China and Neighbourhood

China Puts Mark on Eurasia Energy Picture

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Tuesday, 07 September 2010 11:40

By Fadil Aliriza

According to the International Energy Agency, China has outpaced the United States and become the world’s largest energy consumer. The country’s robust growth is fueled by energy-intensive heavy industry and infrastructure development and consumes a lot of steel, cement and aluminum, according to Christina Lin, a visiting fellow at the Washington Institute for Near East Policy. Lin tells the Hürriyet Daily News & Economic Review that China has begun to change Eurasia’s energy landscape.

BRIC_leaders_in_2008China has traditionally relied heavily on domestic energy resources, as about 75 percent of its energy consumption comes from coal. However, massive growth in recent decades has led Beijing to look abroad to feed its growing energy demand.

In 1993, China became a net oil importer. In 1999, the Communist Party of China developed the Zouchuqu Zhanlue, or “Go Out” energy-based foreign policy as it focused on the Middle East and Africa for energy imports. Observers have labeled the policy as the “look west” or “Silk Road Strategy,” given the geographic resemblance of China’s growing energy networks to the ancient trade route. Chinese government officials have also begun to reference the Silk Road to evoke common historic ties.

“The ‘look west’ policy is driven by economic rationale – demand for energy imports since 1993 as well as organic growth of China’s economy and economic integration with neighbors in Central Asia,” Christina Lin, a visiting fellow at the Washington Institute for Near East Policy, told the Hürriyet Daily News & Economic Review in an interview.

China has also recently begun to import more natural gas. As of 2006, natural gas only accounted for 3 percent of China’s energy consumption, most of which still came from domestic supplies. That year, however, China began to import natural gas. Beijing is taking steps to reduce its greenhouse gas emissions; as part of this goal, it plans to increase natural gas consumption to make up 10 percent of total energy consumption by 2020. This has spurred the development of a gas pipeline from Turkmenistan, the Central Asia-China Gas Pipeline, which links gas fields in Turkmenistan to Xinjiang. The pipeline was inaugurated in December 2009 and is expected to reach a full annual capacity of 40 billion cubic meters by 2012-13.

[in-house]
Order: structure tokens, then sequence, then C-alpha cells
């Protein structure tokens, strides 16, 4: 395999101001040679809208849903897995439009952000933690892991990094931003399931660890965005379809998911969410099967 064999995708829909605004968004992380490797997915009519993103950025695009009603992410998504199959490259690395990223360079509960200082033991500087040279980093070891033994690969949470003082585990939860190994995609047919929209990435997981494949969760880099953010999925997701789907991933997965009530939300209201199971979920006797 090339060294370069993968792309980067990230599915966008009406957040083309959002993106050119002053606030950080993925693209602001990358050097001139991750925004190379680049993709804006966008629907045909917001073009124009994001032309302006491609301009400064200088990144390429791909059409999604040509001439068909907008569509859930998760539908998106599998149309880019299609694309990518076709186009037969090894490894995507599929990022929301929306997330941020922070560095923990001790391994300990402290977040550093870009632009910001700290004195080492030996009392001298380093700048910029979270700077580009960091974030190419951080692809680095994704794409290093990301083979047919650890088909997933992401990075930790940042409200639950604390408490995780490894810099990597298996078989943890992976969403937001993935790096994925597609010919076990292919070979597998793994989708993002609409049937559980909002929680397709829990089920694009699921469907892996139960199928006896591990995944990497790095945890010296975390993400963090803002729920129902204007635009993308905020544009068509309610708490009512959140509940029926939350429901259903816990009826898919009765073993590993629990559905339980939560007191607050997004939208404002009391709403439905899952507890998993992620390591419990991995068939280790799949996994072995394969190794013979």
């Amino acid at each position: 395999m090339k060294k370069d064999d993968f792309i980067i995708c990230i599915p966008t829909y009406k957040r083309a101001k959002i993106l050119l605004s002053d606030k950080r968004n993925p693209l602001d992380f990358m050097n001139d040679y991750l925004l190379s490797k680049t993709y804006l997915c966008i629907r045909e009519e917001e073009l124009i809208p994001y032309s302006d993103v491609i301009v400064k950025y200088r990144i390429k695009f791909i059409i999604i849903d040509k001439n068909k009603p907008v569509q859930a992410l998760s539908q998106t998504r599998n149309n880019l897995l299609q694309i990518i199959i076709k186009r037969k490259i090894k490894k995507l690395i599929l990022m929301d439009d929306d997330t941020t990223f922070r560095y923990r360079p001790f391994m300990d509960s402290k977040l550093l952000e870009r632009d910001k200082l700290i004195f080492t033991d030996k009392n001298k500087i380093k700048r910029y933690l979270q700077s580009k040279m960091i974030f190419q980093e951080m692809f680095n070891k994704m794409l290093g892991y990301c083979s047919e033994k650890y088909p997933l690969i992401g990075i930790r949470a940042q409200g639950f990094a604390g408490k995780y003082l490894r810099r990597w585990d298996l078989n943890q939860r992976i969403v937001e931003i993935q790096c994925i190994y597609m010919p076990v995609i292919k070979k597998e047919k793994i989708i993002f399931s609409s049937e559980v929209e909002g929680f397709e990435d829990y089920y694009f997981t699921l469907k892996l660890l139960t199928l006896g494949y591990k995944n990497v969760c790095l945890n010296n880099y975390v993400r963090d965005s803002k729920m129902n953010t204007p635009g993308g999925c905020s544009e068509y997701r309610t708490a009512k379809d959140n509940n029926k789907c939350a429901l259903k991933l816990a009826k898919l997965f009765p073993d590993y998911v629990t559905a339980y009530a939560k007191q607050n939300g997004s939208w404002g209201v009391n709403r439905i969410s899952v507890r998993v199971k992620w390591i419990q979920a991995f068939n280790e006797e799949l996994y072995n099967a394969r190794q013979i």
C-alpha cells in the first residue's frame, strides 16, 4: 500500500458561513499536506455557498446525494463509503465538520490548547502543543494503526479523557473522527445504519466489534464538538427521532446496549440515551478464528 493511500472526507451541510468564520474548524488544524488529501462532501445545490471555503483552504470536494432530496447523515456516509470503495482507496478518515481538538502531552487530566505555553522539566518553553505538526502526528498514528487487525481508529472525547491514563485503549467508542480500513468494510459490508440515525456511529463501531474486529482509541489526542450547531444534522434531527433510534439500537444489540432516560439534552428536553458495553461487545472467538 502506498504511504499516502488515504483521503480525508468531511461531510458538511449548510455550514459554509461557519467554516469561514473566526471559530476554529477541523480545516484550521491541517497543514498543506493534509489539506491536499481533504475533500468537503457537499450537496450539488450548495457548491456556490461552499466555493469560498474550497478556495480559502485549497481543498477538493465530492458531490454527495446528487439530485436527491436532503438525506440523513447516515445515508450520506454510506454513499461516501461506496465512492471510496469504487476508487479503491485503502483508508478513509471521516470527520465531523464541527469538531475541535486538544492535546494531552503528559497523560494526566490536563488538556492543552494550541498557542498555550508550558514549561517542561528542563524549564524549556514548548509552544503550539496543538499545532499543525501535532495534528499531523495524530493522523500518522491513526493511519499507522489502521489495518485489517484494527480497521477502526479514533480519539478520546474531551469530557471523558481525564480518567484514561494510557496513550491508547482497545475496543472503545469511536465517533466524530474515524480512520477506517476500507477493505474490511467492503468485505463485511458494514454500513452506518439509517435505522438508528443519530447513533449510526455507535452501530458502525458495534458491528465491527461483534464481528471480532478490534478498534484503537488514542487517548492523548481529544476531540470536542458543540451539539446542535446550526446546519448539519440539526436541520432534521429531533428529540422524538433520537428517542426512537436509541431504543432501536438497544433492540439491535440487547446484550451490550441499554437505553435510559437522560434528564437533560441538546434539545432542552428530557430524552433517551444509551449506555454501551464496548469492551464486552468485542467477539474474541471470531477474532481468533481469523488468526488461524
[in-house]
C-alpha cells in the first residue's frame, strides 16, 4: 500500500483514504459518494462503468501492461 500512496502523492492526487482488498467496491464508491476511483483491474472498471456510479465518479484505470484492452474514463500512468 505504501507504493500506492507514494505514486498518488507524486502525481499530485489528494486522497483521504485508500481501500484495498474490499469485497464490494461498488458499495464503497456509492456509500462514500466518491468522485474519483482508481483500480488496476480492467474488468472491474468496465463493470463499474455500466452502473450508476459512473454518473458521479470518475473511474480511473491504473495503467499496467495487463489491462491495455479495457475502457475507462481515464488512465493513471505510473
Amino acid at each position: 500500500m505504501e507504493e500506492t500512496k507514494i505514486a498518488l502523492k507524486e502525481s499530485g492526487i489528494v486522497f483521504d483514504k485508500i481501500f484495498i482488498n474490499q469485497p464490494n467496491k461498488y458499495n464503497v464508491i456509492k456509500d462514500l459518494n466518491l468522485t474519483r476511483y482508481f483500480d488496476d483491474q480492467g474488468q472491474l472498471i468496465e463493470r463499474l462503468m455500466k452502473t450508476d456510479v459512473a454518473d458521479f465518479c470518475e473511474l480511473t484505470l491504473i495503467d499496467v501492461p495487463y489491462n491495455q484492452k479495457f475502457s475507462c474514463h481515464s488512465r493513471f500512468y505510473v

In June, Turkmen President Gurbanguly Berdymukhammedov announced a $2 billion trans-Turkmen gas pipeline project that would connect Turkmenistan’s western gas resources to the China pipeline.

The Nabucco gas pipeline project, which aims to supply Europe with gas from the Caspian region and the Middle East, had looked at Turkmenistan as a potential supplier.

“China has already built pipelines while Europeans argued among themselves. This is why Azerbaijan, like Turkmenistan, is looking toward China unless Nabucco moves ahead without further delay,” said Lin.

Lin said she believes China’s investments in the region do not have much political impact yet. Beijing’s long-term strategy, however, includes establishing a presence in the region.

“In the short term, China is focusing on energy investments and economic growth; in the medium term it is looking toward regional economic/political integration with Turkmenistan via the Shanghai Cooperation Organization; in the long term, it seeks broader integration over Eurasia,” said Lin.

Another factor driving China’s quest for regional energy supplies is that it fears maritime supply routes could be jeopardized by the United States Navy in the event of rising tension over Taiwan.

“China is distrustful of relying on maritime routes for its energy supplies since the U.S. Navy currently underwrites it,” said Lin. “Sino-U.S. relations have been bumpy over the years because of the potential for a military clash in the Taiwan Straits, which may result in a naval embargo on China’s energy supplies. As such, China is hedging against this maritime supply risk by building overland pipelines, railways and roads for its energy supplies from the Middle East.”

The advantage of state capitalism

China, apart from its geographical proximity and its robust growth, has another advantage over rivals. The close relationship between the Chinese government and Chinese businesses, characterized by some observers as state capitalism, helps Chinese companies win energy contracts, according to Lin.

“Having the government’s war chest of some $2.45 trillion as the highest holder of foreign exchange reserves helps Chinese companies tremendously. No-strings-attached soft loans and aid packages give them preferential access to energy resources and strategic mineral sectors,” said Lin. “The Chinese raise the bar and go beyond the scope of just an attractive operation that other companies cannot compete against, because Chinese state-owned enterprises are supported by China’s war chest.”

Last year, bilateral trade between China and Iran totaled $21.2 billion. Between 2005 and 2010, China signed $120 billion worth of contracts in Iran’s hydrocarbon sector. There are reports that trade has accelerated in 2010 so far. In June, Mehdi Safar, Iran’s ambassador to China, set a $50 billion trade goal for the near future.

As for new United Nations sanctions targeting Iran, Lin said she believes that China will, rather than violate the sanctions directly, seek to work around the sanctions.

“China will not so much violate the letter of the law, but perhaps the spirit of the law in forms of backfilling where others pull back in compliance,” Lin told the Daily News.


Hurriyet Daily News

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